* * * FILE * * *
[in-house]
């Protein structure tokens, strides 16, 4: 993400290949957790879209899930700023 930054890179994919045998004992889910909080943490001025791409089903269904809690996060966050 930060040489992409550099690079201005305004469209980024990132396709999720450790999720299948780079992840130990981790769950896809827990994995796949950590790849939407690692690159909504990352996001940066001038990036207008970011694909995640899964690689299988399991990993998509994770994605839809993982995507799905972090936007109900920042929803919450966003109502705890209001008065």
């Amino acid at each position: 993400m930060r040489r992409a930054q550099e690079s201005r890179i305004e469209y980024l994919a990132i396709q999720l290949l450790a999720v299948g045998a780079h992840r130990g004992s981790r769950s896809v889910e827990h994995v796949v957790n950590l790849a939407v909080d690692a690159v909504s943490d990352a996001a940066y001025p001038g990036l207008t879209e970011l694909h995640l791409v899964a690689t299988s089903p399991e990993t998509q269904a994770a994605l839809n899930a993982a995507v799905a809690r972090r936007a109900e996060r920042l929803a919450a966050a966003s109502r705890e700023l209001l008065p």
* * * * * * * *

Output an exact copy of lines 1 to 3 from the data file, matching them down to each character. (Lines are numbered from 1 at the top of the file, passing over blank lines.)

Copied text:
[in-house]
């Protein structure tokens, strides 16, 4: 993400290949957790879209899930700023 930054890179994919045998004992889910909080943490001025791409089903269904809690996060966050 930060040489992409550099690079201005305004469209980024990132396709999720450790999720299948780079992840130990981790769950896809827990994995796949950590790849939407690692690159909504990352996001940066001038990036207008970011694909995640899964690689299988399991990993998509994770994605839809993982995507799905972090936007109900920042929803919450966003109502705890209001008065």
């Amino acid at each position: 993400m930060r040489r992409a930054q550099e690079s201005r890179i305004e469209y980024l994919a990132i396709q999720l290949l450790a999720v299948g045998a780079h992840r130990g004992s981790r769950s896809v889910e827990h994995v796949v957790n950590l790849a939407v909080d690692a690159v909504s943490d990352a996001a940066y001025p001038g990036l207008t879209e970011l694909h995640l791409v899964a690689t299988s089903p399991e990993t998509q269904a994770a994605l839809n899930a993982a995507v799905a809690r972090r936007a109900e996060r920042l929803a919450a966050a966003s109502r705890e700023l209001l008065p």